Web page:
Achromatopsia (ACHM) is an inherited condition caused by mutations in one of several genes, the most common being the CNGB3 and CNGA3 genes. ACHM is associated with extremely poor visual acuity (most affected individuals are legally blind), extreme light sensitivity resulting in daytime blindness, and complete loss of color discrimination. There is no specific treatment for ACHM, although deep red tinted glasses or contact lenses can reduce symptoms of light sensitivity and daytime blindness.
AGTC is currently developing AAV gene therapy product candidates for the two most prevalent forms of ACHM. These forms of ACHM are caused by genetic mutations in the CNGB3 and CNGA3 genes, and together account for up to 75% of the ACHM patient population. In animal models of ACHM, untreated animals have the same signs of abnormal visual function as humans with ACHM, which is most dramatically manifested by daytime blindness under bright light conditions.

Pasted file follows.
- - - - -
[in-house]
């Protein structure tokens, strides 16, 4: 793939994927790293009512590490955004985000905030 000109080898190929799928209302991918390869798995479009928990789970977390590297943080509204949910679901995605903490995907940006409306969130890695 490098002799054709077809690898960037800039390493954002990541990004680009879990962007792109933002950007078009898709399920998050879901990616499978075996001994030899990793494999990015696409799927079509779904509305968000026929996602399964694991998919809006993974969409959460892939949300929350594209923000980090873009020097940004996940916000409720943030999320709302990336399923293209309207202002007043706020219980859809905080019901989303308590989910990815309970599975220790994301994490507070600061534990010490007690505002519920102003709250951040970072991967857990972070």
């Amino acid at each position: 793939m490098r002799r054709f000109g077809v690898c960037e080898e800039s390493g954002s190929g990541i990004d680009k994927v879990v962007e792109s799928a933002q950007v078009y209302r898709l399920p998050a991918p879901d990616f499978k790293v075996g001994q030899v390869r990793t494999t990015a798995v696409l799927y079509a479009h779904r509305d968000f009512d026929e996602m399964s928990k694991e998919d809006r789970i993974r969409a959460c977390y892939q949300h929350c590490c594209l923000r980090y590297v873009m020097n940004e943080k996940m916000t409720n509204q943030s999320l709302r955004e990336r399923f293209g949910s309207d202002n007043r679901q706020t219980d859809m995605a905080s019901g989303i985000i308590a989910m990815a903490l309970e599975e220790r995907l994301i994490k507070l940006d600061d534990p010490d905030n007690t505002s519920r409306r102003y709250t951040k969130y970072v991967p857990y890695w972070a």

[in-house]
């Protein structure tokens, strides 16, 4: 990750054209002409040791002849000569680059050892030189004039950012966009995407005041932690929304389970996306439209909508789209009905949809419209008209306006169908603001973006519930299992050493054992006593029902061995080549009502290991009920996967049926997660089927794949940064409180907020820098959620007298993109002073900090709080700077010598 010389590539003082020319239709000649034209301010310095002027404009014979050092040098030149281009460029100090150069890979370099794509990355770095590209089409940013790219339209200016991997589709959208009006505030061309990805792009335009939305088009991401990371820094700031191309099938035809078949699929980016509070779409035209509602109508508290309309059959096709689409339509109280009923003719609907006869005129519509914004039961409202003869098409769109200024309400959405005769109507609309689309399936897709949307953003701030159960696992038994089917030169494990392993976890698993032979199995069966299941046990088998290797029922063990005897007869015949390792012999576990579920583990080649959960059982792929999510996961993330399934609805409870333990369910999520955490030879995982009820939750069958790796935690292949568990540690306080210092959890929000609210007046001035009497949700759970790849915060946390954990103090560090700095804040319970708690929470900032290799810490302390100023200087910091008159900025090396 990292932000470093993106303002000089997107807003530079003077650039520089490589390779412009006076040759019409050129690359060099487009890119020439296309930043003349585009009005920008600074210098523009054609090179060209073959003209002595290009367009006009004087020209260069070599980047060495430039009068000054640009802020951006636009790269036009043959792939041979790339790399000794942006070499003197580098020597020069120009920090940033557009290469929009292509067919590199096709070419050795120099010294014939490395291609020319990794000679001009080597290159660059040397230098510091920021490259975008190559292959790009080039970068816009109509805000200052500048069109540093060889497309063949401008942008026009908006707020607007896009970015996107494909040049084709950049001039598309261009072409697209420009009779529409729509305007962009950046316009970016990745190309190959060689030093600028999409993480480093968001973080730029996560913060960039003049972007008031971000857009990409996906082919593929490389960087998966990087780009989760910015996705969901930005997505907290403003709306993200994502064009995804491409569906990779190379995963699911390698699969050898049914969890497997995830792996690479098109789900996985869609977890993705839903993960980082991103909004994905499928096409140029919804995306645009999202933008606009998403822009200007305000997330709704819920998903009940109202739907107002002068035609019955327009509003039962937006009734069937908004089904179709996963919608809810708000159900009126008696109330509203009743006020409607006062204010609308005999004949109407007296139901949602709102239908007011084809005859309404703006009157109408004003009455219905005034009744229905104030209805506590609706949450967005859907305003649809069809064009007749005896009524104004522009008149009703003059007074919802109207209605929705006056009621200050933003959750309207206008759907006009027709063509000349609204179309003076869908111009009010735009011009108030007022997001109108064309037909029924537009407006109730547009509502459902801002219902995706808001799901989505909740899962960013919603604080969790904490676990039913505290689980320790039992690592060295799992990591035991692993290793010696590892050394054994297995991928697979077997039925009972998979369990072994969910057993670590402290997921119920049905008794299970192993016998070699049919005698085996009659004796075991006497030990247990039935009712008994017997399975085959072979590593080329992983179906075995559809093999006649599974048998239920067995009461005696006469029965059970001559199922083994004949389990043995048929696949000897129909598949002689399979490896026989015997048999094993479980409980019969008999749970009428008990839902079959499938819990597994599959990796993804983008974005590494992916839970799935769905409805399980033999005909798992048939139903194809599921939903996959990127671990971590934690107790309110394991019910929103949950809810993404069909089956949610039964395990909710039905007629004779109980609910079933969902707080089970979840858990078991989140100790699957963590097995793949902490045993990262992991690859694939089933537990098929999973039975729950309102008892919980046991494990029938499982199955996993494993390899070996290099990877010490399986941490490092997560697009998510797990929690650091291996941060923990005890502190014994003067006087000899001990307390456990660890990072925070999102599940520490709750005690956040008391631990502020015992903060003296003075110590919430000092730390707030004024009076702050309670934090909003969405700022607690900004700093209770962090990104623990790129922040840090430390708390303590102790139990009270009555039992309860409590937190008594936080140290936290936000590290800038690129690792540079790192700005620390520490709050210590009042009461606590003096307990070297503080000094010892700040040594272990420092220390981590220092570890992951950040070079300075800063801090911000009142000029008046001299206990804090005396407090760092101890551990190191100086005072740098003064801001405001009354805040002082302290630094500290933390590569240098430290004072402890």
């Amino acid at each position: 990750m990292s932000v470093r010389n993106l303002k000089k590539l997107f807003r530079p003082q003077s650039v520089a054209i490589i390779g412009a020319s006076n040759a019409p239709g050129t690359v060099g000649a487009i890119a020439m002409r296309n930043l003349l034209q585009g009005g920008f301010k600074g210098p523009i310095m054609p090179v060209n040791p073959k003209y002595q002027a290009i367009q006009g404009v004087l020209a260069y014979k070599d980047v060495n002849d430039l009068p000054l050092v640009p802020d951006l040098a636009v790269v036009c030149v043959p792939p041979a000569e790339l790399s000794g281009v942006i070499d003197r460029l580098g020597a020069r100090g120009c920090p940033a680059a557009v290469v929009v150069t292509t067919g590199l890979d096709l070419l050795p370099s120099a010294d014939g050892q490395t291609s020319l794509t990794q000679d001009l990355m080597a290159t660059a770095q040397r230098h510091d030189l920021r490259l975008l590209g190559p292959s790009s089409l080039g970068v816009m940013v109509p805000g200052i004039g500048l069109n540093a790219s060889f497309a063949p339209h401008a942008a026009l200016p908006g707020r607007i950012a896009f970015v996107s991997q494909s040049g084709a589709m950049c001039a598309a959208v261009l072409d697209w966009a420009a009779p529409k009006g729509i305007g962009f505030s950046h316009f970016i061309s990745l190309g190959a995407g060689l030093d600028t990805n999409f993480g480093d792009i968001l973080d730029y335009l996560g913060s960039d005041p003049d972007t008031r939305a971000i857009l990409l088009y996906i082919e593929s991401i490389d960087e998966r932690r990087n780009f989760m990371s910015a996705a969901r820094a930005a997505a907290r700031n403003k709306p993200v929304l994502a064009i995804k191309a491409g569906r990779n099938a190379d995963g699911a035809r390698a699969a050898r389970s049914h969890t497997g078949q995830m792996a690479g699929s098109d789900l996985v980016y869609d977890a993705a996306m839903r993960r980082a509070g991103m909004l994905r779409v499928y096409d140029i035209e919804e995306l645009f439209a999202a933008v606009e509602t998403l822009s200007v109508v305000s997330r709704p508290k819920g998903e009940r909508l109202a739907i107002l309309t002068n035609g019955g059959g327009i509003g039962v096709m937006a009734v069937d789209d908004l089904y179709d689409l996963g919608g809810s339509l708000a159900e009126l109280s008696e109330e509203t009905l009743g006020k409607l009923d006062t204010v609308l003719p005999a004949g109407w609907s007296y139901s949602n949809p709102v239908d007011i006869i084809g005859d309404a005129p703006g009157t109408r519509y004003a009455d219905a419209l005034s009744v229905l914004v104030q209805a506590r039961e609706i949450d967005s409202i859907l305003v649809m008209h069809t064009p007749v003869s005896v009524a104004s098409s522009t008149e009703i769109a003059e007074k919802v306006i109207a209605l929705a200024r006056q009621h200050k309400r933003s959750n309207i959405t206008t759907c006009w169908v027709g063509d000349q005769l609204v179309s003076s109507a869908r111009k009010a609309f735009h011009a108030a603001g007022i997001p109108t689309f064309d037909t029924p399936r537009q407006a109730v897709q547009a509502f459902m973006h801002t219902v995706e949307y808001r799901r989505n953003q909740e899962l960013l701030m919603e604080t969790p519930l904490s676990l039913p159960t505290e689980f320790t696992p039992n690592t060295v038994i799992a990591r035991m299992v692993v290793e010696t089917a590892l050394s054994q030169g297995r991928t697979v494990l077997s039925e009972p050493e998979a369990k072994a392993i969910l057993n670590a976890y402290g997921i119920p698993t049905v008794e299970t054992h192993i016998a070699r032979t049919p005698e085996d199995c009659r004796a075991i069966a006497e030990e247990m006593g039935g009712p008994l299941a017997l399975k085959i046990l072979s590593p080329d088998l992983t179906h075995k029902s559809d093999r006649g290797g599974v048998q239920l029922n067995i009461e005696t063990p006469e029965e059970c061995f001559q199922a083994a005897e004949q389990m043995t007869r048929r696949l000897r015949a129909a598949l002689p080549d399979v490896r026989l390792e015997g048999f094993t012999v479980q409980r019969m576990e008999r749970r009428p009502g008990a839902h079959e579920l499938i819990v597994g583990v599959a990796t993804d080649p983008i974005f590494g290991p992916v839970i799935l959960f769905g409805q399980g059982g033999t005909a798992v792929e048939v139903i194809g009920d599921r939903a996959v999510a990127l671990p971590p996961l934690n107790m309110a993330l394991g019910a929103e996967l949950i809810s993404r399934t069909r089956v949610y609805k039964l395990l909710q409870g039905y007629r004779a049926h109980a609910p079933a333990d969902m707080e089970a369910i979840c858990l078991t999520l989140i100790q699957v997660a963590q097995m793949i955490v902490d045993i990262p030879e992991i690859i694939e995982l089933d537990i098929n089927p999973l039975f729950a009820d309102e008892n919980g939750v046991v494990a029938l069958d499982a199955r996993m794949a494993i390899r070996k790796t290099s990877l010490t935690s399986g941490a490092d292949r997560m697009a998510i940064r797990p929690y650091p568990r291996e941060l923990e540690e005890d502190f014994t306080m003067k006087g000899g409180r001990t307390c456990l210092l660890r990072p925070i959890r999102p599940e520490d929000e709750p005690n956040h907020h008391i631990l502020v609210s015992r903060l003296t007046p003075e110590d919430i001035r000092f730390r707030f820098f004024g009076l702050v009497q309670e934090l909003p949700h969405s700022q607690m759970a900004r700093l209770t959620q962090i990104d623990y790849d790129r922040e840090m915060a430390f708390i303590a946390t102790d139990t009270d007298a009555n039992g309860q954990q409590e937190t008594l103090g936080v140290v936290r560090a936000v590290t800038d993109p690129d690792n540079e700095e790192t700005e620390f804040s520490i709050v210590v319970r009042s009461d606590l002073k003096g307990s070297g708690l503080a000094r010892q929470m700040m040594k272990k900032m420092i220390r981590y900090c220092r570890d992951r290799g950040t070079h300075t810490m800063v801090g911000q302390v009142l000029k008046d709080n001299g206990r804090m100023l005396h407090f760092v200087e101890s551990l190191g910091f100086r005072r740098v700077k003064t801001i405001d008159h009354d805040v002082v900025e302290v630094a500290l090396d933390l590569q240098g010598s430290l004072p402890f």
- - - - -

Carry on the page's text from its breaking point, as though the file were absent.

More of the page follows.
Treatment of ACHM animal models with an AAV vector expressing the CNGB3 or CNGA3 protein resulted in long-term improvement in visual function. In the video below, a dog affected by ACHM (caused by a CNGB3 mutation) is unable to navigate a maze. However, four months after being treated with a gene therapy product developed by AGTC, the dog is able to successfully navigate the maze. In the second video below, a sheep affected by ACHM (caused by a CNGA3 mutation) is first unable to navigate an obstacle course and is later shown navigating the same obstacle course successfully, three months after treatment with a gene therapy developed by AGTC.
Based on these preclinical proof-of-concept results, AGTC is currently conducting Phase 1/2 clinical trials to evaluate the safety and efficacy of the AAV gene therapy product candidates in patients with ACHM caused by CNGB3 or CNGA3 mutations.